At the top of the Senate in success rate was Sen. Rochelle Nguyen (D-Las Vegas), a freshman who previously served in the Assembly. Nguyen’s successful bills — nine of 11 she introduced — included an effort to rein in catalytic converter thefts through increased criminal penalties (SB243), the creation of a group to study psychedelics in the interim (SB242) and a new requirement for Southwest Gas to complete triennial resource planning similar to what is required for electric utilities (SB281).
In the Assembly, Commerce and Labor Committee Chair Assemblywoman Elaine Marzola (D-Henderson) and freshman Assemblywoman Erica Mosca (D-Las Vegas) followed Yeager, each getting five of their six bills signed into law. That included Mosca’s AB212, expanding access to student transcripts.
Among Republican lawmakers, GOP caucus leaders led the way in the total number of bills signed into law, benefitting from having introduced a larger number of measures. But in terms of success rate, freshman Assemblymen Gregory Koenig (R-Fallon) and Rich DeLong (R-Reno) topped fellow Republicans, each getting two of their three bills signed into law.
For Koenig, that included AB277, a bill meant to establish a safety net for rural health care facilities in Nevada by designating them as “emergency rural hospitals.”
Among Senate Republicans, Sen. Pete Goicoechea (R-Eureka) topped the board in success rate, with five of his 14 bills signed into law. Despite the failure of some of his bills addressing groundwater use in Nevada, Goicoechea still had several bills reach the finish line in his final term in the Legislature, including SB99, directing $1.2 million to the Desert Research Institute for its cloud seeding program.
Falling squarely at the bottom of the bill passed rankings was Buck, who, despite introducing 19 bills, did not have a single measure receive an initial committee vote.
Buck is up for re-election in 2024 in the swingy Senate District 5, where a Democratic victory could result in a 14-7 Democratic supermajority in the Senate during the 2025 session. After she lost the 2016 race for the district by 0.9 percentage points (469 votes), Buck won the 2020 race for her seat by 0.5 points (329 votes). During the state’s redistricting process in 2021, Democratic lawmakers redrew the district to contain a greater share of Republican voters.
At the bottom of the list with Buck were four Republican and two Democratic lawmakers.
Despite introducing ten bills, none from Assemblyman David Orentlicher (D-Las Vegas) reached the governor’s desk. Four of his bills did not receive an initial hearing, including AB294, which would have banned the sale of cigarettes to those born after 2002.
Freshman Assemblywoman Selena La Rue Hatch (D-Reno) also did not have a single bill signed into law. Though one of her six bills, AB144, which would have prohibited Nevada retailers from selling or distributing certain types of fluorescent light bulbs after 2025, reached the governor’s desk, Lombardo vetoed the bill.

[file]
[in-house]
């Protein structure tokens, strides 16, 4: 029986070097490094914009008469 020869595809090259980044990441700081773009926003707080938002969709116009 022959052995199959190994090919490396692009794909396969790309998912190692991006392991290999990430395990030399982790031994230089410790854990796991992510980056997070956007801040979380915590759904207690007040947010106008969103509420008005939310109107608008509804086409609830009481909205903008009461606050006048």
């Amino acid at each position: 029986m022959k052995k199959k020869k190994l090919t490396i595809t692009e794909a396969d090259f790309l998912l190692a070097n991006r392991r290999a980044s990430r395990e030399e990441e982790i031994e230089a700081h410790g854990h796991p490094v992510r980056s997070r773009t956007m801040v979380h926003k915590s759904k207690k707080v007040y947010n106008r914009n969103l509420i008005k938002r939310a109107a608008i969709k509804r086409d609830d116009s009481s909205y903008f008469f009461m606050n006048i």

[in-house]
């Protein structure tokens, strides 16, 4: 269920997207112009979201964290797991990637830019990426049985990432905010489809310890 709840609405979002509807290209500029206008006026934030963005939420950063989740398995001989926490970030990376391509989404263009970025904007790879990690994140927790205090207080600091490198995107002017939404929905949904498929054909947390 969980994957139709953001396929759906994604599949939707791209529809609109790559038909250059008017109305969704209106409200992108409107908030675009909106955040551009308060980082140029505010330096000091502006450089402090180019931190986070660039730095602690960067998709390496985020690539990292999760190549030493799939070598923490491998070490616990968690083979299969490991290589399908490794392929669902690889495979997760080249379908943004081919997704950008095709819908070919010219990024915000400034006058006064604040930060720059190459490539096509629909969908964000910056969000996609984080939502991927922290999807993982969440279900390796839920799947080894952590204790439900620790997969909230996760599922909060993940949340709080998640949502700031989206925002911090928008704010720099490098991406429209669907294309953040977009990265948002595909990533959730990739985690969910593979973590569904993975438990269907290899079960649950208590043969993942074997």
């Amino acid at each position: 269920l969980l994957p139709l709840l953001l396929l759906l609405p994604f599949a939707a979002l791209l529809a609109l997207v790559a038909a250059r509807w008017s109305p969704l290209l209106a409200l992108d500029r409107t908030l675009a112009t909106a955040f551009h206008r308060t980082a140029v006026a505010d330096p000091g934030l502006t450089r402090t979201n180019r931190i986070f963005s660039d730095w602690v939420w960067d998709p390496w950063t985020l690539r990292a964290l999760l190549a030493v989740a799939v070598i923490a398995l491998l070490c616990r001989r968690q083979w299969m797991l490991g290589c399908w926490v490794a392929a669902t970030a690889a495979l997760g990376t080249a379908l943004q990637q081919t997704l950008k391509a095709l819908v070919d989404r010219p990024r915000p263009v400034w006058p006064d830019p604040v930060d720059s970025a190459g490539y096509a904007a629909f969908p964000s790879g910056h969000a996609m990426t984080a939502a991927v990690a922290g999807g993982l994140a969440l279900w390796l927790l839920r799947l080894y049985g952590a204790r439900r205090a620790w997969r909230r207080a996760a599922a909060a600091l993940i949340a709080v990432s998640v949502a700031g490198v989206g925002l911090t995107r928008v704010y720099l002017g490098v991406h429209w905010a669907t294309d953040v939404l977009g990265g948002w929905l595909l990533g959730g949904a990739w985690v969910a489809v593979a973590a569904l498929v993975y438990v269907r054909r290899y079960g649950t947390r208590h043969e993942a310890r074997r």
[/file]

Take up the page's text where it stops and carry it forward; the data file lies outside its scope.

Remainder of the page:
Other lawmakers who did not have any bills signed into law were Assemblywoman Heidi Kasama (R-Las Vegas), Assemblyman Richard McArthur (R-Las Vegas) and a pair of freshman Assembly members — Ken Gray (R-Dayton) and Danielle Gallant (R-Las Vegas).
From that group, Kasama had introduced the most bills, with eight, three of which advanced to the Senate but did not receive a second floor vote. That included AB188, a bill that would have expanded Nevada’s “Right to Try” law, allowing patients who are terminally ill to access individualized, investigational treatments.
A few Democrats lead in vetoed bills
Though Democratic leaders killed the majority of Republican-backed bills by not granting them committee or floor votes in the Legislature, Lombardo blocked the passage of dozens of Democratic priorities with his veto pen.
Because Lombardo rejected many bills expanding prevailing wage or labor requirements for certain projects, former labor union head Sen. Skip Daly (D-Sparks) had five of his bills vetoed. That included SB433, which would have required the state’s labor commissioner to create new regulations determining what projects would be required to pay the state’s prevailing wage. Lombardo also vetoed Daly’s SB133, a bill that would have criminalized the submission of a false slate of presidential electors with four to 10 years imprisonment.
Three other Democratic lawmakers followed Daly with four of their bills vetoed each. That included Assemblywoman Sandra Jauregui (D-Las Vegas), whose vetoed bills included a pair of gun control measures (AB354 and AB355), funding for the state’s universal free school lunch program (AB319) and temporary rent caps for seniors (AB298).
Sen. Dina Neal’s (D-North Las Vegas) four vetoed bills included SB76, a bill that would have banned the sale of certain products containing PFAS (per- and polyfluoroalkyl substances) or “forever chemicals,” including carpets, food packages and cosmetics.
Though Sen. Edgar Flores (D-Las Vegas) also had four of his bills vetoed, the provisions of one of those bills — SB299, requiring rail and monorail projects to comply with the state’s prevailing wage law — were passed into law after being added into the A’s stadium funding bill during a special session last month.
Another of Flores’ bills, SB239, passed on narrow 11-10 and 23-19 votes out of the Senate and Assembly and would have legalized medical aid in dying, allowing patients with a terminal illness to self-administer life-ending medication under certain circumstances. Lombardo vetoed it.